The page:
The unnecessary emissions test

I bought bottles of Iso-heet and STP gas treatment, filled up, drove around for a couple of hours - the emissions test guy told me my pickup ('87) was too old to be tested. I hadn’t opened the notice from the MVD - he was right. He wouldn’t test unless it needed it; the machines are tied into the state’s system. I can pollute all I want? That doesn’t make sense.

A lot of states don’t test vehicles over 25 years old, some don’t test for the first 10 years either.

Then you have states that don’t test at all.

1 Like

Another cutoff-1995 and older (pre-OBD II) require rollers for a test, lots of shops don’t have those now.

Why would you ever think this would make sense?

Washington hasn’t required any emissions testing since January 1st 2020, Before that it was mainly Pierce County up to Snohomish County with the exception of Clark County across the Columbia River from Portland Oregon. Testing stopped when the car hit 25yrs old.

Old farts can fart as much as they want, so why not old cars.


Random—Where are you located? I think you have posted your location in the past, I just don’t remember.
Requirements change, in the apples to oranges comparisons, where I level in CA in the late 80s, any pollution equipment that the car was equipped with at time of manufacturing must be present, then only a tailpipe emissions was done, that was performed only when vehicle was sold.
Again, apples to oranges—Florida—no testing whatsoever.

1 Like

In VA depending on where, if it’s required, if the car is OBD II they just plug it in and if no codes present and the appropriate monitors are set, it passes, no tailpipe stick. Who knows maybe you still could have out of range tailpipe emissions anyways. Don’t remember what is done for pre OBD II, I haven’t had one of those in years.

In North Carolina it used to be 35. But in 2019 they changed it to 30 years. I have a 1975 vintage Suzuki road bike (GT750). I no longer have to get an inspection.

NC only has an emissions check in the bigger cities. I live in the Outer Banks (a Coastal county) and we do not have emissions here. Only a safety inspection.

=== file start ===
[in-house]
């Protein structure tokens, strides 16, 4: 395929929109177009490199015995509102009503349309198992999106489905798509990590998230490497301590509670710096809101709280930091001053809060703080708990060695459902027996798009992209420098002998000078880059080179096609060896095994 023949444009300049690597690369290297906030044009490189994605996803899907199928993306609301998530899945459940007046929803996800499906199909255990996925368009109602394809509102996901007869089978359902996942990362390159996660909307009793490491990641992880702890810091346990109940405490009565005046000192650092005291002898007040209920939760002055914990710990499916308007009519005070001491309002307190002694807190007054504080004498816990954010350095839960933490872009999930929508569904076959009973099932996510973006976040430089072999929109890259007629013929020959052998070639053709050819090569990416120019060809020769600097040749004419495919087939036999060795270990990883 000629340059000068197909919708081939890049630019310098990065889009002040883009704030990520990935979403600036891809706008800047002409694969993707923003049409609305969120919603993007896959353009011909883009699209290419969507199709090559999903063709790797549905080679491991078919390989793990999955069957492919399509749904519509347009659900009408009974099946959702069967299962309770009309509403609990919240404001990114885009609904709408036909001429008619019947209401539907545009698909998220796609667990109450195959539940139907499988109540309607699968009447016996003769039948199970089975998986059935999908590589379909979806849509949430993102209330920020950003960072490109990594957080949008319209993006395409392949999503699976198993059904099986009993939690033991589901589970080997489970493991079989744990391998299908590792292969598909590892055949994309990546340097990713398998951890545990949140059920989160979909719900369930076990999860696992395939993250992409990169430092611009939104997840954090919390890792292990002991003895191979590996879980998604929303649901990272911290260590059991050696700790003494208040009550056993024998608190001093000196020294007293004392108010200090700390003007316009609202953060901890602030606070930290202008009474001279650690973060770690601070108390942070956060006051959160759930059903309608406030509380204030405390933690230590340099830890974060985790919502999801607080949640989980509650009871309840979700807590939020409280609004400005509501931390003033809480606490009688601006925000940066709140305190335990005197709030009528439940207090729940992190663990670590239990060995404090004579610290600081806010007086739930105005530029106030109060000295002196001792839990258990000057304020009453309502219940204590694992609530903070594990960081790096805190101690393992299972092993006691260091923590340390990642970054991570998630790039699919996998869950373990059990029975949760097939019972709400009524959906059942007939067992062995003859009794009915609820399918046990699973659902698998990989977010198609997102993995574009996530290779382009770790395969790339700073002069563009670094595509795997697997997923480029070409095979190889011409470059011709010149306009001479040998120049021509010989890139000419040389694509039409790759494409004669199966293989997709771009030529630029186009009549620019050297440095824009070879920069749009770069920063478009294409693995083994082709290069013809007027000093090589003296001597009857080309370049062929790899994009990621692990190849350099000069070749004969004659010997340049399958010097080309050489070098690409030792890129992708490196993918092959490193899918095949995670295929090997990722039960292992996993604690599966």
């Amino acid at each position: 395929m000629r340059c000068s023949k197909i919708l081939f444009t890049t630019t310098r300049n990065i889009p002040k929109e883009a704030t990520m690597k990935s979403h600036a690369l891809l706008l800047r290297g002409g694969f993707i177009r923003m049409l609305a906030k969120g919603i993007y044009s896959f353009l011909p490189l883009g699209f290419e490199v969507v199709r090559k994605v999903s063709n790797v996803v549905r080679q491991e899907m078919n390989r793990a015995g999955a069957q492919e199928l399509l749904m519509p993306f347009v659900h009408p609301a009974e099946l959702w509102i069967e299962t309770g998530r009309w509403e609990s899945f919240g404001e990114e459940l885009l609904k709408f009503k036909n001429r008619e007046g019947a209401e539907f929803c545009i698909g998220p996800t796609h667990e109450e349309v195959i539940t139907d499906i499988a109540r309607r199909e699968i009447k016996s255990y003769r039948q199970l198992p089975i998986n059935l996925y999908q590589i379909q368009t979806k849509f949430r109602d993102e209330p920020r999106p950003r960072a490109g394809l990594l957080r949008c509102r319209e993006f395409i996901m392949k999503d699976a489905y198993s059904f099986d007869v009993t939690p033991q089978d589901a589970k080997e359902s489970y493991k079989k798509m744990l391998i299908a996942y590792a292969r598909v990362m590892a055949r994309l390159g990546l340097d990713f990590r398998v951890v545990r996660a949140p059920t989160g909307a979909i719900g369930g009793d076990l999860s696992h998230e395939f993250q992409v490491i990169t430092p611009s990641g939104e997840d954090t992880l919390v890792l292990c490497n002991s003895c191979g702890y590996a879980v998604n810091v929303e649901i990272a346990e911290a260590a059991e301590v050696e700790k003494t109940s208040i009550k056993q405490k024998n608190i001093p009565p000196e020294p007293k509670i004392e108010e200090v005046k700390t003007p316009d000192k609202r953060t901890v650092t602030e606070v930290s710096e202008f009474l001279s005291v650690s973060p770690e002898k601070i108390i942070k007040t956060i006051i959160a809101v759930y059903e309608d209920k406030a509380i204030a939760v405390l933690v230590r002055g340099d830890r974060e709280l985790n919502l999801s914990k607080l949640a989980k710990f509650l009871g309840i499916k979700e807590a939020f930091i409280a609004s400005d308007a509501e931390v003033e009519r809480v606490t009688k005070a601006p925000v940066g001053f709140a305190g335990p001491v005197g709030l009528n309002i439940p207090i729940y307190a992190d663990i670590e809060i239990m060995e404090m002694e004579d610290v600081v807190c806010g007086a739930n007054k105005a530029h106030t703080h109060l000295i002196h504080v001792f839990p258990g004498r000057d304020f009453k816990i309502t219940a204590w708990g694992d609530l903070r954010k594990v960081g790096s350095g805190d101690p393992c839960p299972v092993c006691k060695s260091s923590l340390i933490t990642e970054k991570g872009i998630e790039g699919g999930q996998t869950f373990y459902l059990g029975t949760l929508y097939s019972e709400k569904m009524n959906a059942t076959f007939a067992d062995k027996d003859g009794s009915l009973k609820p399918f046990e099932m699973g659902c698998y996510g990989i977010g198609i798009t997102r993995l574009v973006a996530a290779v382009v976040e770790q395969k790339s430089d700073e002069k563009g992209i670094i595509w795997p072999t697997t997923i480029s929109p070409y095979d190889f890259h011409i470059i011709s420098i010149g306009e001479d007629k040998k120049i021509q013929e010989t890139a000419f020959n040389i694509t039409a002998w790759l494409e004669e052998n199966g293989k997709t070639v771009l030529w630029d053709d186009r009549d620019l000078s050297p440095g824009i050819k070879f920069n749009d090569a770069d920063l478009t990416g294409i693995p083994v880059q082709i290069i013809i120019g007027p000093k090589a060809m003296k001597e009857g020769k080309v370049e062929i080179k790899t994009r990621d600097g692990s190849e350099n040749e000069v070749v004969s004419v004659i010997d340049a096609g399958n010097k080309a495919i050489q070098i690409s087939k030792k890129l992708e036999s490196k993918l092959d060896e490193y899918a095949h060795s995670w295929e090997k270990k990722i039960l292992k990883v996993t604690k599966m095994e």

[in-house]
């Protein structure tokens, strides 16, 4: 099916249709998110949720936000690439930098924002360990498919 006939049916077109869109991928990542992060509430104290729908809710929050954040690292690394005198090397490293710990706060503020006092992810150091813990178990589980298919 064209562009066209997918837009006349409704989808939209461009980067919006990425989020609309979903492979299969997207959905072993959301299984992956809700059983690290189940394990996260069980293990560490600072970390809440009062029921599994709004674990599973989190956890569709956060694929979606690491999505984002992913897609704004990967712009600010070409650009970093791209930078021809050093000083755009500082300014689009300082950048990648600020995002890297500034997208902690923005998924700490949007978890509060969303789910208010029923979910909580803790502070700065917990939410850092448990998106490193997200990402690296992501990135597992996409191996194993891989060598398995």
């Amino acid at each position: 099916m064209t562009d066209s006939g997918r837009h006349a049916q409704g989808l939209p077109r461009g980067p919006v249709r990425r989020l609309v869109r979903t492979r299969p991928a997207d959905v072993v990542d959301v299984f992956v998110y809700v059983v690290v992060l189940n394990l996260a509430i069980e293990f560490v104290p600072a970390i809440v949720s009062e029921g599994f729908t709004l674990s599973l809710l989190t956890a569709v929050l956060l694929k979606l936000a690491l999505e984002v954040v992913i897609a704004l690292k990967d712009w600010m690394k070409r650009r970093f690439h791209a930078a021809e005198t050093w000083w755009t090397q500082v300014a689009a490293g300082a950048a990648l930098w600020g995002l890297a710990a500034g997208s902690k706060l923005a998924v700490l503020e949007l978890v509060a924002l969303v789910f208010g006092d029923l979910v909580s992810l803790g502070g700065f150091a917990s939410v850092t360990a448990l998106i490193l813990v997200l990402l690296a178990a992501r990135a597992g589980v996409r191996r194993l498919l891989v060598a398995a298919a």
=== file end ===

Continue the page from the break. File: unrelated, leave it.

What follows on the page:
Never seen that. Not in NM.


I lived in LA county, which required regular testing. When I moved to Mono county only when purchased.

I thought it was funny, an all-dressed-up-and-nowhere-to-go moment. I had been conditioned by 20 years of biennial tests that I didn’t even open up the notice. I wanted a test but the guy’s equipment wouldn’t do it.

It seems the DMV and the city web sites are outdated, or is your truck a 1986 model year vehicle?

It’s a cost benefit thing. Older vehicles may cost more to test, and cost more to repair to specification. So higher cost.

Old cars are driven less, and their owners will be more upset and likely to complain that their classic that is driven 500 miles per year can’t be licensed for legal reasons. So there is less benefit in enforcing it. Also, Someone who has a 25+ year old car that fails inspection might decide to sell it for a 1974 classic that has no emissions controls at all. So the emissions situation could even be made worse! Also, if someone maintains a 25 year old car, perhaps they keep the emissions under control themselves without needing to be forced to?

1 Like

It seems the VA DEQ ( ) hasn’t updated the requirements on their site in at least 20 years. In the requirements section it says cars over 25 model years old are exempt. But later in the section it say pre 1980 cars are subject to a 2 speed idle test. By my math pre 1980 would be over 40 model years old.

Also, the number of 25+ year old cars is so small that they are not a significant part of the pollution problem.


IIRC, even the state-run inspection stations in NJ removed the roller equipment several years ago.

1 Like


And very few of those old vehicles are driven much. You use your bicycle most of the time. Unless it’s leaking fluids, you truck doesn’t pollute when it’s parked.

But that doesn’t change the cost benefit ratio on its own. If 10 cars cost $100 each to test, or 10000 cars cost $100 each, the ratio is the same. What does change the ratio is the cost to maintain the testing equipment might be the same whether they test 10 cars a week or 140. And of course these old cars are driven way less and don’t pollute much due to that.

You are correct. When i took my 62 Caddy in for inspection the only emissons part of the test was to check for visible smoke from the tailpipe.

Here’s a funny story. I am 65 and I attended Arizona State for 1 semester (don’t ask) in early 1978.

I bought my first motorcycle, a 1972 Suzuki GT380 two stroke. When I got my plate the DMV person said: "You have to get it emissions tested and here’s where you go.

I show up and the tester sticks the probe up one of the tailpipes. He says: “OK, rev it up!”. When I do so the garage fills up with 2 stoke smoke and he says: “OK, yer good to go!” What highway robbery!

Also in AZ, on more than one occasion while taking my work diesel truck through yearly emissions testing, if one would fail, I’d just drive around the building, get back in a different line, and a different employee would test the truck and it would pass. Mind boggling.

and for AZ, we still have rollers for anything pre-2001 (I think,) and anything 3/4 ton rated or above. My 2500 pickup and 3500 Van have to go on the rollers.